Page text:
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Birds Bedevil Construction Project

Tue May 01, 2018 - National Edition
Emily Buenzle


A developer recently secured federal and state permits to evict four two-week-old peregrine falcon chicks like these who currently reside in a nest sitting atop a Pittsburgh building.
A developer recently secured federal and state permits to evict four two-week-old peregrine falcon chicks like these who currently reside in a nest sitting atop a Pittsburgh building.

Developer BT Pitt-Third LLC of Horsham, Pa., recently secured federal and state permits to evict four two-week-old peregrine falcon chicks who currently reside in a nest sitting atop a Pittsburgh building.

BT Pitt-Third had to stop historic renovation work on the Keystone Flats apartment building roof some weeks earlier after finding out about a nest of the state-endangered birds on the building next door, according to Kevin Feeley, the developer's spokesman.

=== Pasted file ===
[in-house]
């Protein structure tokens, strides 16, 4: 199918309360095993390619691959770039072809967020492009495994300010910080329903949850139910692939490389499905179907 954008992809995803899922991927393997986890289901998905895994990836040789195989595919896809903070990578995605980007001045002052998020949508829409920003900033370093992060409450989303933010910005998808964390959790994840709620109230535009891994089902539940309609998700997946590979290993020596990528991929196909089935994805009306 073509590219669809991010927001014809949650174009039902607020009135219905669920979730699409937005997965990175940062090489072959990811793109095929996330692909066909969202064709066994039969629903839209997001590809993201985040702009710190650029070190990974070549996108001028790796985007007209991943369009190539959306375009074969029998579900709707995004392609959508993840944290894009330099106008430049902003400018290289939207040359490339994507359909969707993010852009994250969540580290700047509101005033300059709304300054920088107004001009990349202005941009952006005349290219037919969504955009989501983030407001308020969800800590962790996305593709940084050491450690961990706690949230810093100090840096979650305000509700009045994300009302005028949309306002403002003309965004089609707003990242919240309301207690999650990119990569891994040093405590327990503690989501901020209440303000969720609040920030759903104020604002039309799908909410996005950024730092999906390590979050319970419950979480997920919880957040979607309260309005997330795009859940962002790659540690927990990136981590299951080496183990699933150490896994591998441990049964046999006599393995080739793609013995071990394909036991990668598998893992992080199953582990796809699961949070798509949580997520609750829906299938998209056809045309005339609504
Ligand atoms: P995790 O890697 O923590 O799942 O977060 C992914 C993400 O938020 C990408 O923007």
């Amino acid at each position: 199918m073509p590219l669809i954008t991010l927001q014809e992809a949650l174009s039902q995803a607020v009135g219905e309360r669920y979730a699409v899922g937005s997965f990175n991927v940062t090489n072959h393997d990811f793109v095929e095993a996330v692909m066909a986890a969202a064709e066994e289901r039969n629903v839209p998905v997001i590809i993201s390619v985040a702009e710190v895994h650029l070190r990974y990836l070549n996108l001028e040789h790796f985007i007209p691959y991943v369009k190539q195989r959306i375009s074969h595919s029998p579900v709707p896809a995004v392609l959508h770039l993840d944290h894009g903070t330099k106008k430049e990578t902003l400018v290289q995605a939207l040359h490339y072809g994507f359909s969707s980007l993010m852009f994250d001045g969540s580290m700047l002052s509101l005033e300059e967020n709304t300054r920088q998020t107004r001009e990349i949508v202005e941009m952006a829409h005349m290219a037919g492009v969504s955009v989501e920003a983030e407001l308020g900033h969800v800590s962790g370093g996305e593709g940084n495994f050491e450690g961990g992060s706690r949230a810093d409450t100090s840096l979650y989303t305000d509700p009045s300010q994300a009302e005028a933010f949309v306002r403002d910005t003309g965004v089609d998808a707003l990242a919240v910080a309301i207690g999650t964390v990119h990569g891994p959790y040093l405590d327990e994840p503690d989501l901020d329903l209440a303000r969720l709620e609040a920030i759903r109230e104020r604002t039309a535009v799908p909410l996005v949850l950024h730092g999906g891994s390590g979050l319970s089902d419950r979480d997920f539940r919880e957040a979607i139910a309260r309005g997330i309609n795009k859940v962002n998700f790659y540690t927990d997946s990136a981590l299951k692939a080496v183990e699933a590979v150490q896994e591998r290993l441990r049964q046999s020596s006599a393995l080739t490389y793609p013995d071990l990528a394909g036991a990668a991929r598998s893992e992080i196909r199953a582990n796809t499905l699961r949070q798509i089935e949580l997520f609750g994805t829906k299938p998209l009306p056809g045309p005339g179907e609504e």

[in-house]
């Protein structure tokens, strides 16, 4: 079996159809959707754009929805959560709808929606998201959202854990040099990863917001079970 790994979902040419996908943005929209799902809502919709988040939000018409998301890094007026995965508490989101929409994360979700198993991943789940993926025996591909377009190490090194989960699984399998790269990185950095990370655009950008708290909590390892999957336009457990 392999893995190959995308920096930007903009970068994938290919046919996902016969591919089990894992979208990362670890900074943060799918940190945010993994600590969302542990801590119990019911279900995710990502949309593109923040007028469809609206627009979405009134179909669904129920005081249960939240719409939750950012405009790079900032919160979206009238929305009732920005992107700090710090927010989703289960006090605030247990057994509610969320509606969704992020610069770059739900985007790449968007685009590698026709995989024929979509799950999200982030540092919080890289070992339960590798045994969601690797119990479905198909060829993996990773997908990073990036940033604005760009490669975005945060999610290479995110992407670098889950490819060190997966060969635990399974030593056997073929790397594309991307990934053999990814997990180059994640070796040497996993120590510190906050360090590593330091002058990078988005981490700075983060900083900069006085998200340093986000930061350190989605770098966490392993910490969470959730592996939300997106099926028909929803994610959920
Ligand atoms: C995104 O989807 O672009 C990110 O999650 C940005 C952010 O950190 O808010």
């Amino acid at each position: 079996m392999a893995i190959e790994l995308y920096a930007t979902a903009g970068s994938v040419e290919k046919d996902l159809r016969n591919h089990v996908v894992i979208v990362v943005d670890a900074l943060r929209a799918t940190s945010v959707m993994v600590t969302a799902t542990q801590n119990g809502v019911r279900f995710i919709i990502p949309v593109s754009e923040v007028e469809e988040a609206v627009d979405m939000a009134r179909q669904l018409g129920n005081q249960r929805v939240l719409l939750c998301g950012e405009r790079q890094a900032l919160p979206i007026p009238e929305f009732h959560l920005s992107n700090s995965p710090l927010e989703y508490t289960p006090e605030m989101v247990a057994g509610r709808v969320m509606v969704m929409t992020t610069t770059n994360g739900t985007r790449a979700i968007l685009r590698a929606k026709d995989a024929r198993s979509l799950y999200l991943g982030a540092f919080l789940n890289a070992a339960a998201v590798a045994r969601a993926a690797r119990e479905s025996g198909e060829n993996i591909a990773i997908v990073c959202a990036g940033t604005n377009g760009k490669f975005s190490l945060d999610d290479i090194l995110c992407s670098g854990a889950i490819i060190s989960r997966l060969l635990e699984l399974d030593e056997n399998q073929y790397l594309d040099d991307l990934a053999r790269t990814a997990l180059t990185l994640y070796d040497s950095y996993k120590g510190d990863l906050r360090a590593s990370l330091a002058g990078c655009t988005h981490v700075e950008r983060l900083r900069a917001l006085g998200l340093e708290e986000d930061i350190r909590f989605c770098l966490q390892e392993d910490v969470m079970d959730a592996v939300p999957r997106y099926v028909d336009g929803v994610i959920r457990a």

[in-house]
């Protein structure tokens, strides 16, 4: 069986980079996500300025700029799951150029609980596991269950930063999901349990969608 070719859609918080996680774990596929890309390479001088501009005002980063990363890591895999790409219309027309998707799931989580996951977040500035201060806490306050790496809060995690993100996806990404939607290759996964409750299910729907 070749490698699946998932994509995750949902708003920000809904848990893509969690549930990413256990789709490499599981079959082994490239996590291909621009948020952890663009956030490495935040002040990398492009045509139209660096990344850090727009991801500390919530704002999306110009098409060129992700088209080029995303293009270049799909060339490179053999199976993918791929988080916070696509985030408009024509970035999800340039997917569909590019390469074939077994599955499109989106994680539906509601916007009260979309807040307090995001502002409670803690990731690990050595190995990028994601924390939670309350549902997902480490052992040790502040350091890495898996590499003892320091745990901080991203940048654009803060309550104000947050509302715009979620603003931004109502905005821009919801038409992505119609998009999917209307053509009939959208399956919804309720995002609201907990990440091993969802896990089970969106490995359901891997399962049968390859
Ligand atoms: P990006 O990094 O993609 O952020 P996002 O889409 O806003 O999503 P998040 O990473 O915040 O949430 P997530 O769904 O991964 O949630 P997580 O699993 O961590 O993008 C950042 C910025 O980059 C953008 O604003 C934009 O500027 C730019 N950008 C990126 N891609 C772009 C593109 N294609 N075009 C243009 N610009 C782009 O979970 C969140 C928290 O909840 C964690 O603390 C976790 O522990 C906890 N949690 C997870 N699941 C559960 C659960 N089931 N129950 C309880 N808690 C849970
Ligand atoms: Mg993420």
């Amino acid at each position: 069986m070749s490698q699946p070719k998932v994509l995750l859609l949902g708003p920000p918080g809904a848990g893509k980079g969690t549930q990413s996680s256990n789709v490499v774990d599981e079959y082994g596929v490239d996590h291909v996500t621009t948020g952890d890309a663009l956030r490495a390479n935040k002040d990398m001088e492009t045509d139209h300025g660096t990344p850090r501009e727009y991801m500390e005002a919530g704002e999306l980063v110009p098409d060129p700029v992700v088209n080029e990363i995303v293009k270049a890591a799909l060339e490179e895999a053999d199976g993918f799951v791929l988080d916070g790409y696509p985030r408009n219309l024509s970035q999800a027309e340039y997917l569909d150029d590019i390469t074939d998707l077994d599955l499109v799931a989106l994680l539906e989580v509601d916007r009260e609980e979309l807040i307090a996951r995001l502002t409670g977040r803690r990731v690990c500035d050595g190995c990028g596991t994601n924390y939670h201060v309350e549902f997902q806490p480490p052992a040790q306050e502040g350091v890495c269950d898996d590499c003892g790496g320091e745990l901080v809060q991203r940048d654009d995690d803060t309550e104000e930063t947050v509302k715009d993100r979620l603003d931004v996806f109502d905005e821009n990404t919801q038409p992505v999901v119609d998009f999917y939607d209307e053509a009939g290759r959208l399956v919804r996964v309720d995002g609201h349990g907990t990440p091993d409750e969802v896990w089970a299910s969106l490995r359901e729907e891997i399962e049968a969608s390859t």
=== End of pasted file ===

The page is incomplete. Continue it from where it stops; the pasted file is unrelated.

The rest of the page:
According to Feeley, BT Pitt-Third stopped their work “out of concern for the safety of the falcons,” TribLive reported.

The Pennsylvania Game Commission said that BT Pitt-Third filed for a “take” permit to remove the chicks in an effort to keep the renovation project on schedule, TribLive reported.

The Game Commission has helped BT Pitt-Third schedule for an expert to come and take the chicks, which will then be moved to an approved animal rehab. Eventually, the Game Commission will release the birds back into the wild, TribLive reported. BT Pitt-Third will pay for any relocation expenses incurred.

Some Pushback

While some people urged the developer to hold off for another month to allow the chicks to grow and leave the nest on their own, BT Pitt-Third said that they must press forward with the renovations if the building, which is used for student housing, has any hope of being ready for when its residents move in.

“We recognize and share the concern of many individuals for the well-being of the falcons. Any further delay would not allow us to complete the historic renovations in time for more than 100 college students who will need to move into their apartments prior to the start of their classes in August,” said Feeley in a news release.




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